YES.  One of the major benefits of filing for protection under Chapter 13 is that creditor actions are stayed (stopped). This means that debt collection efforts and foreclosure is halted immediately. Chapter 13 also protects co-debtors or cosigners from collection activity while you are making your Chapter 13 payments, in most instances, where the debt is being repaid in full with the contract rate of interest. For repeat filers, the stay may not be in effect as to certain property. This issue must be discussed with bankruptcy counsel.
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8. How long after I file will the creditors stop calling?
Once a creditor or bill collector becomes aware of the bankruptcy protection, the creditor immediately stop all efforts to collect the debt. When your bankruptcy is filed, the court will mail a notice to all of the creditors listed in your schedules. This usually takes a week to ten days. You will receive a copy of the same notice which goes out to creditors. If this is not soon enough to stop a garnishment or repossession, then you should have your attorney inform the creditor immediately. There are some child support and maintenance exceptions that should be discussed with counsel if these type of debts are at issue. If a creditor continues to use collection tactics once informed of the bankruptcy, they may be liable for court sanctions and attorney fees for this conduct.
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9. I am married; does my spouse also have to file bankruptcy?
No. In some cases where only one spouse has debts, or one spouse has debts that are not dischargeable, then it might be advisable to have only one spouse file.  Ask your lawyer.
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10. Will I Lose my job?
No. Bankruptcy laws prohibits discrimination based upon a debtor filing for protection under the bankruptcy laws.
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11. Can I go to jail if I file bankruptcy?
ABSOLUTELY NOT. There are no debtors prisons in the United States. Bankruptcy laws may be created by the Congress as allowed by the U. S. Constitution in Article I, Sec. 8, cl.4.
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12. Will my employer find out about my bankruptcy?
Under normal circumstances, unless your employer is a creditor, your employer will not know that you have filed bankruptcy. However, there is a growing trend in Bankruptcy Courts to require wage withholding to fund the Chapter 13 Plan. This means that your employer may receive an order from the Bankruptcy Court to deduct your Chapter 13 payment from your check and send it directly to the Chapter 13 trustee. Consult your attorney about local procedure. Additionally, the best indicator of whether a Chapter 13 will work is whether there is an employer pay order in place.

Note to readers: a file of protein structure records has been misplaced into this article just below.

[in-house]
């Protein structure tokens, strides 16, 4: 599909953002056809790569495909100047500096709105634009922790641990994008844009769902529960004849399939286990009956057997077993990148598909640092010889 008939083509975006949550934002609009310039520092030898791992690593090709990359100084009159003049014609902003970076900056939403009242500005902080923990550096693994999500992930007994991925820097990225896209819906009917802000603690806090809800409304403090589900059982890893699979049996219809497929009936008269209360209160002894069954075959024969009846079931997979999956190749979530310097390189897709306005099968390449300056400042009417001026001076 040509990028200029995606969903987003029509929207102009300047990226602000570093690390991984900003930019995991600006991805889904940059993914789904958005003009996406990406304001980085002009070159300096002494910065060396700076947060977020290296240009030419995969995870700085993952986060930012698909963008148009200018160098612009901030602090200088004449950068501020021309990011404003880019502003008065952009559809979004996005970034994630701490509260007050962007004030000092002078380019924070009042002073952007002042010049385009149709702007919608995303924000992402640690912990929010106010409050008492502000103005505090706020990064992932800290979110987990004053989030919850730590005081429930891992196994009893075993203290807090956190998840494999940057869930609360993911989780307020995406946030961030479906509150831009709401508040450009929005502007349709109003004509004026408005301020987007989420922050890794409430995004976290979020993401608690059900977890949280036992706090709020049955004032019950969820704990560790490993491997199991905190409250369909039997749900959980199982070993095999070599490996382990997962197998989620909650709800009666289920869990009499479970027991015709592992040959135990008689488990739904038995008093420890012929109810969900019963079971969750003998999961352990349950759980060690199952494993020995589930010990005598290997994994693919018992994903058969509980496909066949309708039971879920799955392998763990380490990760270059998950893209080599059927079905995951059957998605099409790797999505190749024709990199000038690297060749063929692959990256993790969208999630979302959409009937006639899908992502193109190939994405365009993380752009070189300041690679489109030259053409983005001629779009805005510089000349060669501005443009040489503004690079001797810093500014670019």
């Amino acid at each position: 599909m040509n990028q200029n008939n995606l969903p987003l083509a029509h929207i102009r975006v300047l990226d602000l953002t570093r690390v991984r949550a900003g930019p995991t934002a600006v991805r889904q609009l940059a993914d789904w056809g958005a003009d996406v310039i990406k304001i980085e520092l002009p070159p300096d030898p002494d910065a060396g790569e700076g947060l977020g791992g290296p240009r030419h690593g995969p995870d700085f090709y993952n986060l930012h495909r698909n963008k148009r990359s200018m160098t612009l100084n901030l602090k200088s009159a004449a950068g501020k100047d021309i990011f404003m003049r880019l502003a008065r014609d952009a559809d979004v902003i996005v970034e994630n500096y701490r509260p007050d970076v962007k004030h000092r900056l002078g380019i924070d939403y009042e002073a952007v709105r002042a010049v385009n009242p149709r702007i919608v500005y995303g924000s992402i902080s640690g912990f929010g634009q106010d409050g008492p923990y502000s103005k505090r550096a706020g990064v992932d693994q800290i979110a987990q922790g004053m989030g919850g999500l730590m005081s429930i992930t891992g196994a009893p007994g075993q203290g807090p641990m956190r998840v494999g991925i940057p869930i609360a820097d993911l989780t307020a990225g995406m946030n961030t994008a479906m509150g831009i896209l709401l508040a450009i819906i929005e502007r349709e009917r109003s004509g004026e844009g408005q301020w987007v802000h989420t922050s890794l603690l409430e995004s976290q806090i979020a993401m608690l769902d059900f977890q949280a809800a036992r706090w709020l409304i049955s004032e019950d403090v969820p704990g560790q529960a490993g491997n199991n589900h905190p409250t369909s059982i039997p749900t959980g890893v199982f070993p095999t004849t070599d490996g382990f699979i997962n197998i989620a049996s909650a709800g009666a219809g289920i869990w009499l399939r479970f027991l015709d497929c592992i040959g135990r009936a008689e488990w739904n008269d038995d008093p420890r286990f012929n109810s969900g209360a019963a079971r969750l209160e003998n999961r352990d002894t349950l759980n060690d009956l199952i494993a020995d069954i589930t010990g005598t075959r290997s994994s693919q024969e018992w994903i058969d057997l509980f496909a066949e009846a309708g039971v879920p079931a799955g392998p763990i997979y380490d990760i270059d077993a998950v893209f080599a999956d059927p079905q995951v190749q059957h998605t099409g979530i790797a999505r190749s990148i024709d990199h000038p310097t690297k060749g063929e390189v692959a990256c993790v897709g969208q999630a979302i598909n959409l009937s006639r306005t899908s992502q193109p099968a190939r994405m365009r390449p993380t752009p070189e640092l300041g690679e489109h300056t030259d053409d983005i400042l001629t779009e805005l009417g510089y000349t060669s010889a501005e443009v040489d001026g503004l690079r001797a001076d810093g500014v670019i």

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13. What happens to my real property and other assets?
Once the Chapter 13 bankruptcy is filed, all the property of the debtor at the time of the filing and certain other property to be received in the future, becomes the property of the bankruptcy estate. However, one is generally permitted to retain property successfully claimed as exempt and property that one is paying for through the plan. This can be a complicated area and should be discussed with the attorney.  If you are behind on your mortgage payments, you generally will be required to make your mortgage payments and to cure the arrearage through the Chapter 13 Trustee.
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14. Can I keep my home and personal property?
YES. One of the main reasons for filing a Chapter 13 bankruptcy is to keep your home. Usually, if you are behind on your house payments, your Chapter 13 Plan will provide that you begin making your current monthly payments and not get any further behind. Any payments you are behind on will be paid to the mortgage company through the Chapter 13 trustee. Just because the house is exempt does not mean mortgage payments don't have to be made.
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15. Can I keep my car after Bankruptcy?
YES. If your car is mortgaged to a creditor as security for a loan, you will be expected to pay an amount to the creditor at least equal to the value of the automobile at the time you file your Chapter 13 Plan. Any amount due to the creditor over the value of the car will be paid as an unsecured debt..If your car was purchased within 910 days of the date of the filing of your bankruptcy, you may need to repay the entire debt. The interest rate will be the "Till Rate", which is currently Prime plus 1.5 %.
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16. Can I keep my credit cards after bankruptcy?
Generally, NOT. This may be why there is financial trouble in the first instance. Any new debt must generally be approved by the bankruptcy court. Operating on a cash basis is usually the objective.
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17. Will Bankruptcy stop a wage garnishment?
Yes.
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18. Will Bankruptcy stop a foreclosure?
Yes. A home is an asset usually secured by a mortgage. While a Chapter 13 will stop a foreclosure, unless one begins making current payments, a creditor will be successful in obtaining permission from the Court to institute a new foreclosure proceeding or resuming a pending one. Assuming you can make your monthly payments after you file a Chapter 13 Plan, you can catch up your arrearages under Chapter 13 and avoid foreclosure of your home.